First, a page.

DIY Developing: The 'Black Mesa' Project
Published Jan 25 2009, 08:00 GMT
By Andrew Laughlin
When Seattle-based developer Valve Software released Half-Life
for the PC in 1998, it immediately felt like something special. The game's incredible story, breathtaking action and unparalleled level of immersive detail sent ripples through the gaming world. Six years on and a group of dedicated developers decided to breathe new life into this iconic first-person shooter. Without the benefit of a bottomless studio budget or even being based in the same time zone, they set out in true A-Team style to modify the original Half-Life
and bring the title into the 21st Century. The Black Mesa project was born.
In the original game, players took the role of heroic physicist Dr Gordon Freeman, who must escape from the mysterious Black Mesa Research Facility after a teleportation experiment goes disastrously awry. The so-called 'Black Mesa incident' triggers a trans-dimensional tear thanks to which aliens known as Xen infiltrate the facility. Freeman then finds himself stuck in a battle for survival between the alien hordes and the pumped-up US Special Forces Unit which has been sent in to cover up the incident.Half-Life
, alongside its equally lauded sequel Half-Life 2
(plus the subsequently released Episode One
and Episode Two
in The Orange Box
), has since ranked among the most celebrated video games ever made. Aside the creative achievement, praise has been particularly lavished on the breathtaking attention to detail in the series. This served to truly immerse the player in the experience, but also surely placed a serious sweat on the developers' collective brow. In that regard, a reworking of this classic title by what is essentially a group of fans (albeit talented ones) seems like a brave undertaking to say the least.
The Black Mesa project first originated in 2004 after a group of hardcore gamers, gorged on the lush Source Engine-powered world of Half-Life 2
, felt a tad disappointed with Valve's Half-Life: Source (HL:S)
. Ben Truman, writer and designer on the Black Mesa team, explains that this direct port of the game didn't feel like it warranted the 'Source' stamp (referring to the celebrated 3D game engine developed by the studio). However, the team also responded to a challenge issued by Valve's co-founder and managing director Gabe Newell for fans to create a "proper remake" of the original Half-Life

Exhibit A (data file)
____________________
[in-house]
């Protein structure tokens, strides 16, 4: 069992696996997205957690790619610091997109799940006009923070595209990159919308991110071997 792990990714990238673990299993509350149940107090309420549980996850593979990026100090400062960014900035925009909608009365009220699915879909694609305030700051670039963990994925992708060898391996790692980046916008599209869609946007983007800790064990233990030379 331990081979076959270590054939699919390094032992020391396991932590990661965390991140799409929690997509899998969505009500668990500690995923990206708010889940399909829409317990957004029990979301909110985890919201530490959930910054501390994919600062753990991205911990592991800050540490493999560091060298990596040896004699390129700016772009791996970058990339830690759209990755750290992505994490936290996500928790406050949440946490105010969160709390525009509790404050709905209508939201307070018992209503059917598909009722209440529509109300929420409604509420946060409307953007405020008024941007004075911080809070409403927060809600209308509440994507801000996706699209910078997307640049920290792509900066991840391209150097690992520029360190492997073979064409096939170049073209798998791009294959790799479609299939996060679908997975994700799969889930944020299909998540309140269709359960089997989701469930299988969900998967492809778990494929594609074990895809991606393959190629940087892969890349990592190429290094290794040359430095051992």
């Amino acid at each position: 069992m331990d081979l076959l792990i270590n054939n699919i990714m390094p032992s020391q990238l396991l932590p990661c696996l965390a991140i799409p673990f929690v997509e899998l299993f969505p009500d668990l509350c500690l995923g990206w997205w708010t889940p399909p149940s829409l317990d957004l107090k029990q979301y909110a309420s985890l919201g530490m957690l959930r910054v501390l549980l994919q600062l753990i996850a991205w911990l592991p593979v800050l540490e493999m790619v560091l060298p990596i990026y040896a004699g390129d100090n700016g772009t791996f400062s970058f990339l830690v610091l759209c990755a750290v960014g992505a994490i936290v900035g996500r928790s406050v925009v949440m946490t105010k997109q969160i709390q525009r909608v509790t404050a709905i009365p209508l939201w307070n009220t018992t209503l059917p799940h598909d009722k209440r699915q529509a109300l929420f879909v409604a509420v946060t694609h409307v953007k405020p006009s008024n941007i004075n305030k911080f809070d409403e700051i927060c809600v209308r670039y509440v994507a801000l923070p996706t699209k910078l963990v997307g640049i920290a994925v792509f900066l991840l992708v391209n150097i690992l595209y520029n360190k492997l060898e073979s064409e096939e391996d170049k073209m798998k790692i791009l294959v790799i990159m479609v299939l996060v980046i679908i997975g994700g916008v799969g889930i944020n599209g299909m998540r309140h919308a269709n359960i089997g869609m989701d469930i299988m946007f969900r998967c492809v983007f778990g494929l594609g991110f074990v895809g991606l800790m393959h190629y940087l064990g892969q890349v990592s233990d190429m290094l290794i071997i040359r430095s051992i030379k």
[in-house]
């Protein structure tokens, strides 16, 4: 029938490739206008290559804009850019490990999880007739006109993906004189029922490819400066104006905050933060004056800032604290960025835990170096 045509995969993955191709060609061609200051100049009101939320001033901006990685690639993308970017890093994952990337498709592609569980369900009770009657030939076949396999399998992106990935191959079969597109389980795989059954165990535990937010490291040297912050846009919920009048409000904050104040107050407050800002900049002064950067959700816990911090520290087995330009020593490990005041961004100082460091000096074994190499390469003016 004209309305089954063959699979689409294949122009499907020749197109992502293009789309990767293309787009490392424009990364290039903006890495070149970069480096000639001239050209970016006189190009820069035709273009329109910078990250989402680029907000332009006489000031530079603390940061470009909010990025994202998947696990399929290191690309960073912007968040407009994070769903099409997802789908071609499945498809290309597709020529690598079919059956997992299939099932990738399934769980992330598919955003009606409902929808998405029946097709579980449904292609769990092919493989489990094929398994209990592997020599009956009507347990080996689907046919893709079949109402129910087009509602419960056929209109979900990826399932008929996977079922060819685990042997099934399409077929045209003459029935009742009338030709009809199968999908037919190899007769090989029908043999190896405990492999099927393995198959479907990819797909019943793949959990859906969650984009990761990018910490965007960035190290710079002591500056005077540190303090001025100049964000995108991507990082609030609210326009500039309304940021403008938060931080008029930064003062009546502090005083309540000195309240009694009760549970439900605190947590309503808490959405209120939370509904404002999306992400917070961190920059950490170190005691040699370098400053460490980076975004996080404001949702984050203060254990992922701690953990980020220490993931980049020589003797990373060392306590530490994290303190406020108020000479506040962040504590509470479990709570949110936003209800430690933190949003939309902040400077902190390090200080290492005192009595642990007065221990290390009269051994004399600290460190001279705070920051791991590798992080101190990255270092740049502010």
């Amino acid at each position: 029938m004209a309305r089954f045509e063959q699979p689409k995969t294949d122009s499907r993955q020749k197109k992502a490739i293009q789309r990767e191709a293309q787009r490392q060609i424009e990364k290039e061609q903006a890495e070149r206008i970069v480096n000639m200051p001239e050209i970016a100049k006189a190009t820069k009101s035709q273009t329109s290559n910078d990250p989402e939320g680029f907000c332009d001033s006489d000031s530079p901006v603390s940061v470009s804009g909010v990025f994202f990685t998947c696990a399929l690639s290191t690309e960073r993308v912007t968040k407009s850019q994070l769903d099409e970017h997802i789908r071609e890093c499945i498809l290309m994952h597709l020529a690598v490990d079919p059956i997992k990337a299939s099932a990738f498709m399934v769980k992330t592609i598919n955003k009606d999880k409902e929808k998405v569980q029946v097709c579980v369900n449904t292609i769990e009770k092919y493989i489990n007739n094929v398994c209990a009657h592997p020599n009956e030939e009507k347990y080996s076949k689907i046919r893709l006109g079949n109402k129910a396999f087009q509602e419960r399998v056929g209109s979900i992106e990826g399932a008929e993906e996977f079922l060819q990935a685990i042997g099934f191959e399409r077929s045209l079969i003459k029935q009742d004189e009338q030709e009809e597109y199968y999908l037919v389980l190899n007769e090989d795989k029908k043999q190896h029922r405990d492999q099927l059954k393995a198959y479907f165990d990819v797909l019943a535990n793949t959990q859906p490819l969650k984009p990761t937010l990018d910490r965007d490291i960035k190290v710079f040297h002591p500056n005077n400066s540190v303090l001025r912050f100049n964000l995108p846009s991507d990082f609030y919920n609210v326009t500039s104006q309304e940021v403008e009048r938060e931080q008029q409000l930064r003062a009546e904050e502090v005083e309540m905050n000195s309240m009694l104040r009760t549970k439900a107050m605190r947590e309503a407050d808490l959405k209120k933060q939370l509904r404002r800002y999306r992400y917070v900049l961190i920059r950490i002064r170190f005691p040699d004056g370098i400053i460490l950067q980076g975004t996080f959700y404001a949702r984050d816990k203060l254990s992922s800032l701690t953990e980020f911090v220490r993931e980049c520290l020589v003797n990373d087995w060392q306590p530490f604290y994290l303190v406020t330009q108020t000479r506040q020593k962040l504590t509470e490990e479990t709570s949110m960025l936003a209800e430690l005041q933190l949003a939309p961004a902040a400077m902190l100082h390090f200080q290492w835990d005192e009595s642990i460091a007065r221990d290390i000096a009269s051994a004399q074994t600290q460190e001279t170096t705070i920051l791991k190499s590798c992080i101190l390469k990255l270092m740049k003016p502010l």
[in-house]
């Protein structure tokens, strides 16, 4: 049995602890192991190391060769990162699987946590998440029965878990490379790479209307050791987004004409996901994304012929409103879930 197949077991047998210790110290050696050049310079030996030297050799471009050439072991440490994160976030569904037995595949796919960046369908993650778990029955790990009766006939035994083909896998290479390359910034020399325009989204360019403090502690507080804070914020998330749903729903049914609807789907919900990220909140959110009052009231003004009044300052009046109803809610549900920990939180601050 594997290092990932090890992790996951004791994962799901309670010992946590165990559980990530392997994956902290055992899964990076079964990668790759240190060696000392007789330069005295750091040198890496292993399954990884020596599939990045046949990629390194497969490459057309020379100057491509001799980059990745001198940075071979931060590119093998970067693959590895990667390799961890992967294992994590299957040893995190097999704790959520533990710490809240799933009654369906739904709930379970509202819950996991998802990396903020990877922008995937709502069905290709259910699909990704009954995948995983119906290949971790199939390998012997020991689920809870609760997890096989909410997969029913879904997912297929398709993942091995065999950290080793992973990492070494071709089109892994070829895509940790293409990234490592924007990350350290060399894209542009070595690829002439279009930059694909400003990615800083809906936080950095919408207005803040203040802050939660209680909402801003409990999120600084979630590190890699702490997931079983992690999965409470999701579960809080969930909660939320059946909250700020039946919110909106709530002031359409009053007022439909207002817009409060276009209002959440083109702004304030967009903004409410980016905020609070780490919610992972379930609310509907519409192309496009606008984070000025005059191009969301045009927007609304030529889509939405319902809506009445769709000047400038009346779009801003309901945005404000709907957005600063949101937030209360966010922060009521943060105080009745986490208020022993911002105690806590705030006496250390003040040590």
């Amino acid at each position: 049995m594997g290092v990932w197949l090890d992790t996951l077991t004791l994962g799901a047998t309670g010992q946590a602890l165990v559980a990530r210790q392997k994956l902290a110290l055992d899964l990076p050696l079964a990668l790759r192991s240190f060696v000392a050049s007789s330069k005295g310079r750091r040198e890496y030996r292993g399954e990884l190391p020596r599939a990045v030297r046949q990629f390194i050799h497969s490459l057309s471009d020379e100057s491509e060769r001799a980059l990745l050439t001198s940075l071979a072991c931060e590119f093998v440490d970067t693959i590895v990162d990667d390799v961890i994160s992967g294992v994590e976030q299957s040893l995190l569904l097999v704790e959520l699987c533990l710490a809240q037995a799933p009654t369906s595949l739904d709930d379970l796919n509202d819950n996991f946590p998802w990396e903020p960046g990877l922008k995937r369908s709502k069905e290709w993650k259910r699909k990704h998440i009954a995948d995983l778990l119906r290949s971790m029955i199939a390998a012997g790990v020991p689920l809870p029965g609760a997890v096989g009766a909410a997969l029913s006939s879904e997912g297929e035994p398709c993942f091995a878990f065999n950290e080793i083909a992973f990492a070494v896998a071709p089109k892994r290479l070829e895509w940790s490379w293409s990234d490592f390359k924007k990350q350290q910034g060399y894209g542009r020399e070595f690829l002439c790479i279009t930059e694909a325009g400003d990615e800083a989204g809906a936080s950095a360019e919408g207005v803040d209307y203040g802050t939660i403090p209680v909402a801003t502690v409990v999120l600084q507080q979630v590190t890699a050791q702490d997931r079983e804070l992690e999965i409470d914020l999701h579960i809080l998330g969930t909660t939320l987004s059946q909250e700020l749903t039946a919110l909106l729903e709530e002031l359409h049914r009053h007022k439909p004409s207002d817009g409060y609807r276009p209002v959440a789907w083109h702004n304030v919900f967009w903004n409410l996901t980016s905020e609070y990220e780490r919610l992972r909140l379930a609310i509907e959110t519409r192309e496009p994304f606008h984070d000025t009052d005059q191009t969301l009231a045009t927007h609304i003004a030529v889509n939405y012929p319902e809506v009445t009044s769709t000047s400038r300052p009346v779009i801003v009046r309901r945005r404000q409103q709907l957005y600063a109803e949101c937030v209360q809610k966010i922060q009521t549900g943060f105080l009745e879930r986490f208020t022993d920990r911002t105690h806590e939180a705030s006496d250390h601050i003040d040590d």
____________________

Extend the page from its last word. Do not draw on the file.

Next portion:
"As the engine offers so much more than pretty water and ragdoll physics, people felt like they had been sold short by HL:S
, including the two mod groups that eventually merged into the Black Mesa development team," he explains. "Since Black Mesa started we haven't heard too much from Valve, but we are confident that they've been watching our development. One of the only times we've heard from them was when they asked us to drop 'Source' from our title in the hope that people would stop thinking our mod was a product of theirs."
Currently under the working title Black Mesa
, the reworked game will be a "total conversion, using entirely custom content". The team has also taken great pride in not simply "recycling Valve's models or textures". Aside from rising to Newell's challenge, this project is also about fans creating a quality gaming experience for other fans.
"We've got such a strong and supportive community, but we really hope to capture attention from gamers all across the board," remarks Truman. "When I hear people say they've never played the original Half-Life
, it makes me feel like an old fart. I personally feel that Half-Life